The Central Bank Gold Agreement, implemented in 1999 and re-signed in March 2004 by 15 major central banks, limits sales of gold by these banks to not more than 500 tons per year for five years. That target has not been met, and will likely not be met. Central banks have historically been important suppliers to the open market.
Indicative of what may lie ahead was last year’s spike in the gold price. It hit $725 in May, at a time when there was concern about rising rates. The reaction in some markets was quick—business dropped off, and there was a surge of jewelry being scrapped. We should assume that this will be the reaction if gold spikes again, as it might if there are increased geopolitical problems (especially in oil-producing regions) or further dollar weakness. Again, there is a marked difference with 1980. Gold prices had a short recovery in the middle of that year, were down to under $590 by the end of 1981, and then went into a long decline. Early on, people were buying gold jewelry thinking it was a good investment. Then investment scams took a toll, and the commodity failed to track even inflation rates. Today we see a combination of stalling supply, concern over the economic outlook, and geopolitical uncertainty that may be with us for years.
What might mitigate steadily higher gold prices?
Jewelry fabrication now accounts for about 58 percent of gold consumption. Though it used to be higher (by about 10 points), it still has great leverage on supply/demand balance, and therefore on prices. If last year’s dramatic drop in consumption is indicative of consumers’ appetite for the metal when prices rise, then we could see demand in weight fall if prices continue to rise. Also, the public’s scrapping of gold declined quickly when prices declined last year by about $200 off the peak. That could be the result of people believing that gold prices will rise again. If so, a continuing price rise will stimulate scrapping, and that also will temper the price increases.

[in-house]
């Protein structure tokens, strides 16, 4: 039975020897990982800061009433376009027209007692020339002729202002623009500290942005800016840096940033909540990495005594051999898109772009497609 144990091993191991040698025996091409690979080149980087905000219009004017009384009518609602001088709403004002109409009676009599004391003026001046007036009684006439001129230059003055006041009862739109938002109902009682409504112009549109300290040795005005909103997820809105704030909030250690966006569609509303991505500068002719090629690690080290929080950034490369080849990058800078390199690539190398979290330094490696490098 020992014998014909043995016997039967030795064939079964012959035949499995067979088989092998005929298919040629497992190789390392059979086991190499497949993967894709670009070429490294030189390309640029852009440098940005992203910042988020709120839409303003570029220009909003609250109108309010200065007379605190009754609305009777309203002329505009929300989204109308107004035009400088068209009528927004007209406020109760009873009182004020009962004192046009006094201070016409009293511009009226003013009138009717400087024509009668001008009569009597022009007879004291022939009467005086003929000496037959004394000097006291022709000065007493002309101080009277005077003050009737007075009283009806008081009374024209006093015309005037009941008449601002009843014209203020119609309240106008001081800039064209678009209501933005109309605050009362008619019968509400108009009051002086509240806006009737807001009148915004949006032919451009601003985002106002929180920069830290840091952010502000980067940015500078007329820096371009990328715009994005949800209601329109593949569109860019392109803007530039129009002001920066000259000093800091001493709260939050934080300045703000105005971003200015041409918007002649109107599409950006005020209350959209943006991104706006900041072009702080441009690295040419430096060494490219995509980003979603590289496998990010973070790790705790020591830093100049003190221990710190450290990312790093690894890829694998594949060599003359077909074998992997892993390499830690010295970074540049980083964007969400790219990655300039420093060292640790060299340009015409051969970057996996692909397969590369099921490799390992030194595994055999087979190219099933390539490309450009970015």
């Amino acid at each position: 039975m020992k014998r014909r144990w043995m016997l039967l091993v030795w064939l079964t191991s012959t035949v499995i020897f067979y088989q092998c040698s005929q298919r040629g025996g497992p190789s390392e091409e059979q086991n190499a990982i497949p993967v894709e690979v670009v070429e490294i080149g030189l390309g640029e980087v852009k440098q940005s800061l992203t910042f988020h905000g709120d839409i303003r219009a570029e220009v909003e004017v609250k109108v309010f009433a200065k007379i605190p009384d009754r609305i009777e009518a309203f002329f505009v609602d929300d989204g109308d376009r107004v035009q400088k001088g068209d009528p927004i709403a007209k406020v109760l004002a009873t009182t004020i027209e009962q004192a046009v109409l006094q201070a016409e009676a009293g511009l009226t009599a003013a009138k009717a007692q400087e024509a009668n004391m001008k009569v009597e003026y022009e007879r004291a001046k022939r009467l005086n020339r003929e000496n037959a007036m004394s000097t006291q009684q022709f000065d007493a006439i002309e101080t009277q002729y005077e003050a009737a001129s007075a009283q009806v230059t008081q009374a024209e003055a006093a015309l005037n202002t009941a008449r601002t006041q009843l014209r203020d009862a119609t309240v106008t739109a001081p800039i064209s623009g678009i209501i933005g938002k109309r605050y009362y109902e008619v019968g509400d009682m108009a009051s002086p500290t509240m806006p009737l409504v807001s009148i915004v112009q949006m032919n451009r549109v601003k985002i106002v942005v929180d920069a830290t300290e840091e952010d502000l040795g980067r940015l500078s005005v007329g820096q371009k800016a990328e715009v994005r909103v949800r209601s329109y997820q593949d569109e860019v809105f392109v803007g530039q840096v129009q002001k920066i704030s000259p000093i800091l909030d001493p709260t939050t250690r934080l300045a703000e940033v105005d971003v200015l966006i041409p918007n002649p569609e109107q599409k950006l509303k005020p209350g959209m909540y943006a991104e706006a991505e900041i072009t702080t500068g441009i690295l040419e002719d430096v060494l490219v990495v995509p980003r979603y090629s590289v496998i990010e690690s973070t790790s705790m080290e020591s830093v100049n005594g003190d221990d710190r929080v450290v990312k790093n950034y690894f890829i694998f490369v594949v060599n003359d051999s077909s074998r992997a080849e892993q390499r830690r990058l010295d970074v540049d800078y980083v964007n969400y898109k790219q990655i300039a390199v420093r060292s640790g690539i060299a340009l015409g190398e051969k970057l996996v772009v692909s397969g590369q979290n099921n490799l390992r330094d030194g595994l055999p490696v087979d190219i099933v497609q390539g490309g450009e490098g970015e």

Higher prices will make expensive mining viable, thereby bringing more supply to the market. Of course, miners would have to feel that higher prices will continue, so we can expect this to have a tempered effect.
Recycling of gold could become a new industry, especially if gold prices climb slowly. Publicly held stocks are huge and could fill shortfalls in supply. At the same time, growth in alternative uses for gold—especially coins and electronics—could offset this factor.
Finally, jewelry manufacturers will look to respond to price rises by finding a way to give the public time to adjust to new levels. We may see more of a shift to lower-price colored stones to bring prices down. We will see alternative metals—silver, steel, palladium, titanium—take a larger piece of the market. In some products, 10k and 14k jewelry will make something of a recovery. Synthetic stones will clearly have a larger opportunity to capture market share, as they could easily make up for any increased prices in gold.
Still, gold is essential for the core of the jewelry business. GFMS expects $700 gold by next year, and others are saying we will see it this year. Some analysts predict $1,000 gold in the next couple of years, and one says $3,000 within five years.
For our industry, these could be daunting numbers, but not impossible. We have just seen platinum prices rise by 250 percent in five years, and rhodium prices increased more than tenfold since 2003 (after declining by 75 percent in the four prior years). Platinum is still very important to many manufacturers and retailers. And rhodium is still used regularly in plating.